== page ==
Fewer people pay for Sling TV now than in the last five years. More to the point, Sling TV's subscriber numbers are at their all-time low since this data was made available. And we're not exactly shocked.
This news comes as parent company Dish Network reported its Q1 2023 financial results yesterday (May 8, 2023). Sling TV subscribers totaled 2.1 million for Q1 2023 (January 1 to March 31, 2023), down from 2.33 million in the previous quarter. This is the second biggest quarter-to-quarter drop since the service lost around 280,000 subscribers between Q4 2019 and Q1 2020.
Digital Trends called this the lowest number in five years, but it actually extends just slightly beyond that, as Sling's Q4 2017 report claimed 2.212 million Sling TV subscribers. This was the first quarterly report where Dish broke out its Sling subscriber count, as it previously stated "DISH includes all of its Sling TV subscribers in the company's total Pay-TV metrics."
Over the last 5+ years, Sling's subscriber count hit a high of 2.69 million in Q3 2019, and 14 out of the 22 quarters saw subs in the range of 2.5 to 2.3 million. While we still consider Sling TV one of the best cable TV alternatives and one of the best streaming services, this isn't good news for Sling.
Analysis: Why this is happening and what Sling can do
Over the last months, Sling TV subscribers have been hit by up to two price hikes, depending on their service package. The first hit in November 2022 (which would be Q4 2022), and saw Sling raise prices by $5 per month on its Blue, Orange and Orange & Blue tiers.
Sling did not add any perks or upgrades to make this bitter hike go down more smoothly. Sling did, however, add the ABC broadcast network when it introduced a second $5 per month price increase for Sling Blue subscribers. But, annoyingly, this was complicated.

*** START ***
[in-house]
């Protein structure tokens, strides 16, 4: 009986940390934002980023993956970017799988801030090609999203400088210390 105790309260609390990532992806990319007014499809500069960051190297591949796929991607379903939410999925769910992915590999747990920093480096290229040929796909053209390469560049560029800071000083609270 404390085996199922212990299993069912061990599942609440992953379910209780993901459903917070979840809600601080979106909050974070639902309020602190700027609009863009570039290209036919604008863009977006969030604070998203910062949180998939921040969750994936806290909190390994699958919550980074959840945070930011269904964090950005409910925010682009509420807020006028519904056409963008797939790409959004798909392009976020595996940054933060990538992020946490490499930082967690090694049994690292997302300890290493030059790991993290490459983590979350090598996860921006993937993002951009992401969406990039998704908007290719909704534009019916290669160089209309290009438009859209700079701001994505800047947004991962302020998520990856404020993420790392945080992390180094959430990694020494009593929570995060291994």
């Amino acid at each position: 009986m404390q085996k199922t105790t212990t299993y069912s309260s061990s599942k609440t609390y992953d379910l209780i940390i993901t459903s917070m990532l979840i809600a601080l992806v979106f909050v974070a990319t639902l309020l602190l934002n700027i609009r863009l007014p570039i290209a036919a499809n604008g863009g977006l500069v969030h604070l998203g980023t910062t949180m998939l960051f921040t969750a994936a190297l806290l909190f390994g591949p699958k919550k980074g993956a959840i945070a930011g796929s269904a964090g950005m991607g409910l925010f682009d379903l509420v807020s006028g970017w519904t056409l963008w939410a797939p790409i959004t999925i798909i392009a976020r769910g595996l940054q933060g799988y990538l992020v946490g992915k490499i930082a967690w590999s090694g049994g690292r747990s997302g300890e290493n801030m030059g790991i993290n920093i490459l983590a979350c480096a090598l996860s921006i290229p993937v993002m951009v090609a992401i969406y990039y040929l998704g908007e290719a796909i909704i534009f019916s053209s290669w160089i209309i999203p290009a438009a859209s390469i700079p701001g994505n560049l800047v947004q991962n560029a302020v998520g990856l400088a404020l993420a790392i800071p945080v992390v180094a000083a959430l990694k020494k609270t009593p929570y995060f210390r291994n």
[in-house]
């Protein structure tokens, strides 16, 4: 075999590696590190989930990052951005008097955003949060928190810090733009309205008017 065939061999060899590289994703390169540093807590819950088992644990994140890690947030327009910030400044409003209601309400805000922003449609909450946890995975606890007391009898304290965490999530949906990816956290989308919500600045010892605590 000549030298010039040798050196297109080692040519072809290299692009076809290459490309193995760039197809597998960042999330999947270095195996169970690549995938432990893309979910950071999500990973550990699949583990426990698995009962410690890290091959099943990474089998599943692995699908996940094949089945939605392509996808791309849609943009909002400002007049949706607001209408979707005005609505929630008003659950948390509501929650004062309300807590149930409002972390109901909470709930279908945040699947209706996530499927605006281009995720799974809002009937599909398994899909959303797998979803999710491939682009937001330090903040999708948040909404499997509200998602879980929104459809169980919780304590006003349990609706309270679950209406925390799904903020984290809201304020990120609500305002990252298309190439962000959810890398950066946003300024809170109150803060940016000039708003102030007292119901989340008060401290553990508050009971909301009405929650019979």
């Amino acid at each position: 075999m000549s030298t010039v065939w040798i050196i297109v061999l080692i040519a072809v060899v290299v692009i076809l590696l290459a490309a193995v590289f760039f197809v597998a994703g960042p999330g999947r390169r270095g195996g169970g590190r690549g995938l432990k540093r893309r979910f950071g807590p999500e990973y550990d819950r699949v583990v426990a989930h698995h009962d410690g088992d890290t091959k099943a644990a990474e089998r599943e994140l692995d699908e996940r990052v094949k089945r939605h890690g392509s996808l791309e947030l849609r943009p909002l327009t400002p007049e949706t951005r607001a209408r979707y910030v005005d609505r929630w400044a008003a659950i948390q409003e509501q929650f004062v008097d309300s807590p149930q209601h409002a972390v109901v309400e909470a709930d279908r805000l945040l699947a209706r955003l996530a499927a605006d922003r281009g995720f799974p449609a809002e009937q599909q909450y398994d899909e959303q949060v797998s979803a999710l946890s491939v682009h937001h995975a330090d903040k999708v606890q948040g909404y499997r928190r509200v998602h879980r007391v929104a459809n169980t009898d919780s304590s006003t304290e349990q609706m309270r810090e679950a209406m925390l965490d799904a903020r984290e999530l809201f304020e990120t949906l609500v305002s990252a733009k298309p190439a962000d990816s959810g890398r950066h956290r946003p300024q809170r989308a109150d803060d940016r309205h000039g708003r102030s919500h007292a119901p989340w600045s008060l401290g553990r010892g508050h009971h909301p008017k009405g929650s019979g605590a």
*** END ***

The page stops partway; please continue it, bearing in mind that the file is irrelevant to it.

Only the following markets got ABC on Sling: Chicago (WLS), Fresno (KFSN), Houston (KTRK), Los Angeles (KABC), New York (WABC), Philadelphia (WPVI), Raleigh-Durham (WTVD) and San Francisco/Oakland/San Jose (KGO). Oh, and those in Fresno, Houston and Raleigh actually got ABC for free.
And that all happened whether you wanted ABC or not. As someone who didn't need ABC (I use Hulu to watch Abbott Elementary), this upgrade felt like another forced price hike that I didn't need. In this time, I myself canceled Sling for YouTube TV, which was followed by a YouTube TV price hike of $8 per month that pushed me away. I'm now ditching YouTube TV for Hulu + Live TV.
All of these price increases and complexities have made the once quite-simple Sling TV rather annoyingly intricate. How can Sling regain ground? Upgrades to its interface and low DVR cap are needed, especially the latter since unlimited DVRs are available on competitors such as YouTube TV, Hulu + Live TV and DirecTV Stream.